Having trouble with timing...
There are different rythms of timing with different styles, different sports, and different types of training. Although Kendo is physical, and fun, its timing is different from fencing, or even fighting with saber and knife. (side bar: When you see something in the movies or on television, it helps to do some real research to understand what they have created to make hollywood verses reality of a fighting art ... never take hollywood as truth. Maybe that is why I laugh at some of the movie version fighters ... stunt scenes?)
Seiichi Sugano sensei does the Bokken seminars while Yoshimitsu Yamada sensei is known as the hand to hand whirlwind for NYC Aikikai, started learn to fence with a foil at sixty years of age? Why? Different art, different feel, something new to be experienced, even after forty years of Aikido?
There is no one martial art that will always protect you. There is no one martial art that will give you all the training you will need, although some people become so good at one art it certainly seems that way ... until they lose.
If you are entrenched in training in one discipline without having learned enough of its basic tenents to adapt/change, then return to its true form later, do not deviate from training until you have it in your mind, feel it in your body.
I like being able to return to how something should feel when performed, whether by description in memory or gut feeling, to make it naturally yours.
As far as changing your timing, playing tag in practice, and either being stiff and rooted in movements, or flowing and mobile ... the faster you become the less stiff the japanese training becomes, and the more stiff the flowing Chinese training becomes ... each flows as mastery is almost attained but never achieved.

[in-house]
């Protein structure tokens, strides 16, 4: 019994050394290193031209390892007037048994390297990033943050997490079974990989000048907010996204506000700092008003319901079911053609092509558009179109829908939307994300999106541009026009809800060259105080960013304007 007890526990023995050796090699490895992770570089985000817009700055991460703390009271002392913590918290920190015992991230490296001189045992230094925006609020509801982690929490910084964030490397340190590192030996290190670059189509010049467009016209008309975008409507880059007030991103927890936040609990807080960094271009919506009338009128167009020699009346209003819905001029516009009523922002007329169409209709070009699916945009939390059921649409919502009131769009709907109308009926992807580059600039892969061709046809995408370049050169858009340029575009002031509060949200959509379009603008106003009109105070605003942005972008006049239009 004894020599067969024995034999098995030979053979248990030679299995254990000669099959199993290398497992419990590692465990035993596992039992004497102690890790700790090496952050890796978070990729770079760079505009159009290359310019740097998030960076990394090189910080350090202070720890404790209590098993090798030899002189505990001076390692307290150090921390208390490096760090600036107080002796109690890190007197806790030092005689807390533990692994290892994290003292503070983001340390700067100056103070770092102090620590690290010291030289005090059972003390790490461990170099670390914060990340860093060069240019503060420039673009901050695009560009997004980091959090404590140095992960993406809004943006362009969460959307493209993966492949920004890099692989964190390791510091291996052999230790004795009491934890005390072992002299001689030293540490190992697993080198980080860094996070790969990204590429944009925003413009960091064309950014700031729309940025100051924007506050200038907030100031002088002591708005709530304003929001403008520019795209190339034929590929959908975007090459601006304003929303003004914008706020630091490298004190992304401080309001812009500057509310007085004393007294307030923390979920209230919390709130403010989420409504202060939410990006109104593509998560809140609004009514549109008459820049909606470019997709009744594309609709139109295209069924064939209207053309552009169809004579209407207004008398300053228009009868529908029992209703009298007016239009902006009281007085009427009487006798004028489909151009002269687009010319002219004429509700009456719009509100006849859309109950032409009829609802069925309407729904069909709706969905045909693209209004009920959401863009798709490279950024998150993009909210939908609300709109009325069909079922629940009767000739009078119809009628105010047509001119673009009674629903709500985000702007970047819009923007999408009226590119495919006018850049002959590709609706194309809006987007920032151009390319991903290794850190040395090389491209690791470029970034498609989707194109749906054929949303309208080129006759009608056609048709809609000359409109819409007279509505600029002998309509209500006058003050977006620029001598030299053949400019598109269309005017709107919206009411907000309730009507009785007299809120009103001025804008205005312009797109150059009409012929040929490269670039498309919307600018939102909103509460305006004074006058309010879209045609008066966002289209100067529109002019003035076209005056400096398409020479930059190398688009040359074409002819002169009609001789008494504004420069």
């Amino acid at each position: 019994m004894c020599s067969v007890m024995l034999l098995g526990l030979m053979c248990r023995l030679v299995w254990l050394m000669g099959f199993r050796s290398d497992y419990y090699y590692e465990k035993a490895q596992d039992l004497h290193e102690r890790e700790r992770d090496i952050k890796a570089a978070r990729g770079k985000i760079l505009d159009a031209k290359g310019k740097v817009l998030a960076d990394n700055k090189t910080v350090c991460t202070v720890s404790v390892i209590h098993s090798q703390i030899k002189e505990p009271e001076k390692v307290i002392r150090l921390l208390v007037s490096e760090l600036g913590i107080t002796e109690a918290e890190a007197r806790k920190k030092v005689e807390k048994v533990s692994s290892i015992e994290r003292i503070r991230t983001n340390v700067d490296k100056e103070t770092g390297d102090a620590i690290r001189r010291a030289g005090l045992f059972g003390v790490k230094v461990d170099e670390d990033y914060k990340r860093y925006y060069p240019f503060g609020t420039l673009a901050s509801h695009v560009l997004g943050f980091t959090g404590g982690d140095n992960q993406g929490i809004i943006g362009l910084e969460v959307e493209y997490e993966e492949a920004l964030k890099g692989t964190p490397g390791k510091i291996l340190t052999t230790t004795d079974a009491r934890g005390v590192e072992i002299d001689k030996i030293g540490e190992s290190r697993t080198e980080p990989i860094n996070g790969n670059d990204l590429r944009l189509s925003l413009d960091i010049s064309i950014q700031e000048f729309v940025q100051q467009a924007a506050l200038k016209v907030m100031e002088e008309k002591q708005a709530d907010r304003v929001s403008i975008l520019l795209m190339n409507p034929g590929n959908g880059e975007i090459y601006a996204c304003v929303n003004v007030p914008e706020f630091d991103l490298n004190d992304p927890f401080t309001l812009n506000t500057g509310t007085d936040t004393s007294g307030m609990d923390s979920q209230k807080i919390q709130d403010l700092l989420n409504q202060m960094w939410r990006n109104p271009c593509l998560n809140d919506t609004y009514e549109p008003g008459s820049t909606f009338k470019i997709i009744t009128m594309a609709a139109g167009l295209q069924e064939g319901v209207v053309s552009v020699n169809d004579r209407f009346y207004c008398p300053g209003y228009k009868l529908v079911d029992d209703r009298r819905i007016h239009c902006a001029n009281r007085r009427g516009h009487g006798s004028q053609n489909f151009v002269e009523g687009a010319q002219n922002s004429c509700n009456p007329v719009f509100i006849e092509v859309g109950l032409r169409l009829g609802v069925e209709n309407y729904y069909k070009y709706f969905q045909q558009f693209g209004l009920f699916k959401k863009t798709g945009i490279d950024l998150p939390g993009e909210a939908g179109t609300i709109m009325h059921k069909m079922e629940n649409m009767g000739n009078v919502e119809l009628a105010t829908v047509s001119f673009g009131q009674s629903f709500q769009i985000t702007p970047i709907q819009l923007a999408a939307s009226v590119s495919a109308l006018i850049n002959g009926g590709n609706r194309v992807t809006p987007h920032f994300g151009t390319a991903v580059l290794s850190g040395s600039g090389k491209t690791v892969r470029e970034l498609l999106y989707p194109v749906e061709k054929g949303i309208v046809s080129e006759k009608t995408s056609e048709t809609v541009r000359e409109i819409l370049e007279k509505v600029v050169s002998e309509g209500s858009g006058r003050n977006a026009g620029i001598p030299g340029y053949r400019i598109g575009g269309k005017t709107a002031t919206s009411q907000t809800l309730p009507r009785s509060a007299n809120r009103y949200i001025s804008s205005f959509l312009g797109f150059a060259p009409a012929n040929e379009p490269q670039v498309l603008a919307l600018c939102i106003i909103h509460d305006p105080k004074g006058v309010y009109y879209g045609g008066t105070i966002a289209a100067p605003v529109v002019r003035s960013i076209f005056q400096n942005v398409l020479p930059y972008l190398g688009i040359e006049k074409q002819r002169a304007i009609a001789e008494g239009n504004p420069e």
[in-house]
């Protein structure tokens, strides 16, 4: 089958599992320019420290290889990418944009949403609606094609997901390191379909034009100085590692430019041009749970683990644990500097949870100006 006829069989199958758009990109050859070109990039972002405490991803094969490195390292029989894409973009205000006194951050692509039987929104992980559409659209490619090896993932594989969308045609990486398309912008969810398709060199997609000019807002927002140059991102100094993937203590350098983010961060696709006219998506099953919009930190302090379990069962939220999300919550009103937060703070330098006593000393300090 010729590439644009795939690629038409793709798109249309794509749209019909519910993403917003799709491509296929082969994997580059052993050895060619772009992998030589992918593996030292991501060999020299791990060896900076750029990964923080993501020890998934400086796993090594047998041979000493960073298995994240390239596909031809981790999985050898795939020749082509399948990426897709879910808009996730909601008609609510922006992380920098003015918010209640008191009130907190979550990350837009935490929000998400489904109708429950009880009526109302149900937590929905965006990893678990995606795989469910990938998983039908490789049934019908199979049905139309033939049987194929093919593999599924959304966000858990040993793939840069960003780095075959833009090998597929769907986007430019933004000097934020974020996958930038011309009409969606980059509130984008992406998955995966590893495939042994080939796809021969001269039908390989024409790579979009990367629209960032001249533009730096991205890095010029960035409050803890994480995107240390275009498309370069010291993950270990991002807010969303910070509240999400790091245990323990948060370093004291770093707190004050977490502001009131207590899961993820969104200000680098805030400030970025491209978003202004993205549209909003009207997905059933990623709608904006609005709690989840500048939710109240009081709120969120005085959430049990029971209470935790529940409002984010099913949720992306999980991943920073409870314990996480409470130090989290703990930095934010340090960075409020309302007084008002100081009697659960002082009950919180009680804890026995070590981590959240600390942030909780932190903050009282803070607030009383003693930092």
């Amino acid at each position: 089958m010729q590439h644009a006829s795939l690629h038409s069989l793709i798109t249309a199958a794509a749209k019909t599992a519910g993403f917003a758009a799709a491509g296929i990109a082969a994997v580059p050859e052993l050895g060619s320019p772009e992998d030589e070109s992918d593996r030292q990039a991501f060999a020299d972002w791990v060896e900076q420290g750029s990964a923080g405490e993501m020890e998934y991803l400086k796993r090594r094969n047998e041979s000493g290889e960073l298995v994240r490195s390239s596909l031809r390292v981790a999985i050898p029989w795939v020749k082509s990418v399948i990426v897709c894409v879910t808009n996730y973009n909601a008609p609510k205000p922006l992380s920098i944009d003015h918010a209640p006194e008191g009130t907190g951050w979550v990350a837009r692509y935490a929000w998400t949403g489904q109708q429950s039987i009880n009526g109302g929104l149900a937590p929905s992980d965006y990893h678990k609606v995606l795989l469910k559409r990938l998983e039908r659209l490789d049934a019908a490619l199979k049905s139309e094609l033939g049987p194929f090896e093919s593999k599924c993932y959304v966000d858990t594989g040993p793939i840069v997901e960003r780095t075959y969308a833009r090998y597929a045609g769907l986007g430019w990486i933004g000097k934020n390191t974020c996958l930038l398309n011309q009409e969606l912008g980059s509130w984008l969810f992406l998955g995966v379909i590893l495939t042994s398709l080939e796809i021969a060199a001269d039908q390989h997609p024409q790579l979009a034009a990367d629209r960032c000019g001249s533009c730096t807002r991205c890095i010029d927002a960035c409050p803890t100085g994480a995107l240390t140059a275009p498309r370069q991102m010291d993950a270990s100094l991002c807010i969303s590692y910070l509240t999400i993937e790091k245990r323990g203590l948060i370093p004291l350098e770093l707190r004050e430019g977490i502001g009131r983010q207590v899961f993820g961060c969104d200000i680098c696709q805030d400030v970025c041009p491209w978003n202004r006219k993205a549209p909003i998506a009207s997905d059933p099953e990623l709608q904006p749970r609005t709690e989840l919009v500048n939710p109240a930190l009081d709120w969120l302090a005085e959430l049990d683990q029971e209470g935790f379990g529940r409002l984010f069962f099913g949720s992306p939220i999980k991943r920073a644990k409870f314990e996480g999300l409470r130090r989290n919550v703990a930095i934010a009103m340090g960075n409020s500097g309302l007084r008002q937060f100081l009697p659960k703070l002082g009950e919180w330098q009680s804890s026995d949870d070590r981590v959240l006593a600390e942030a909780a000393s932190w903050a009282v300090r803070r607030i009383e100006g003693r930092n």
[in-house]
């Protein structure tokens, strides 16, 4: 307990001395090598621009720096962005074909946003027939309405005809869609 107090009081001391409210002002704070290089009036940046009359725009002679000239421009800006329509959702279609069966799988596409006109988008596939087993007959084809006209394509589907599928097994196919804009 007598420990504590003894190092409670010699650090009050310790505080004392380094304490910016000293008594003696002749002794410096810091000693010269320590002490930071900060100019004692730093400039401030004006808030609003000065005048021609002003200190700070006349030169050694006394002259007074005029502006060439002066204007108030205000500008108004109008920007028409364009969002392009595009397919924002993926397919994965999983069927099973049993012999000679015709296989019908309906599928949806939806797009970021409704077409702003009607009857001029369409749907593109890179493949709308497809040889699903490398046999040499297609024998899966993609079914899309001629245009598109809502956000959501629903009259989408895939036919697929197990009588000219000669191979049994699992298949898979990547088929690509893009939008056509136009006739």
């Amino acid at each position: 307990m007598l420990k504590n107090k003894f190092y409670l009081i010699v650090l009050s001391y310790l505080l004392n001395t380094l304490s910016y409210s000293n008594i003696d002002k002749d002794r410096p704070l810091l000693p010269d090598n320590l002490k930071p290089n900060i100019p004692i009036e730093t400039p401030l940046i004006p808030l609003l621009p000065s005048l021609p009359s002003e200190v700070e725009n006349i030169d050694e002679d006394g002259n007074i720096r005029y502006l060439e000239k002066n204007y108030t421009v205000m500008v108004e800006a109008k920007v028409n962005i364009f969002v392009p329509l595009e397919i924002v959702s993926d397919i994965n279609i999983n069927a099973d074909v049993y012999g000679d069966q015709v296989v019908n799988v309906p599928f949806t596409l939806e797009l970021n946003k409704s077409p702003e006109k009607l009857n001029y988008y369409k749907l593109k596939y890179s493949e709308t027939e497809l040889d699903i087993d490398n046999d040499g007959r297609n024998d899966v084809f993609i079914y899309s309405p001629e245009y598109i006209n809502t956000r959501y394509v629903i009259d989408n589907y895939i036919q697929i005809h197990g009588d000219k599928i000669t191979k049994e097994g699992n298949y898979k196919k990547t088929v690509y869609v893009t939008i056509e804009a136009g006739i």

Work on two or more rythms with heavy bag. It should be the same as kendo practice, but without the stick. An old game I played as a kid was slap tag. Kind of like gentle boxing because touch is used instead of strikes, a gentler form of programing against offense, learning defense. Different people get into different rythms, sometimes you will have to break that rythm of opponent, or break up your rythm to maintain defense. (Even Aikido people get into certain rythms, with certain combinations, creating openings for you.)
Observe some fencing verses watching people doing Kendo, then think about what you see. Observe hand to hand Aikido verses timing of Muay Tai, even boxing ... what you are asking to learn will be apparent. The diversity of these things will smack you right between the eyes with it subtile differences, and give you your answer too.
Some of the people who have crossed trained in other arts, or have studied the differences of other arts should have video tapes you can borrow, ask around? You will be surprised at how knowledgeable and friendly many teachers and advanced students are to help.
Remember, there is no magic solution to all fighting problems, but with knowledge it becomes easier to piece together answers. Keep studying, practicing ... they will come.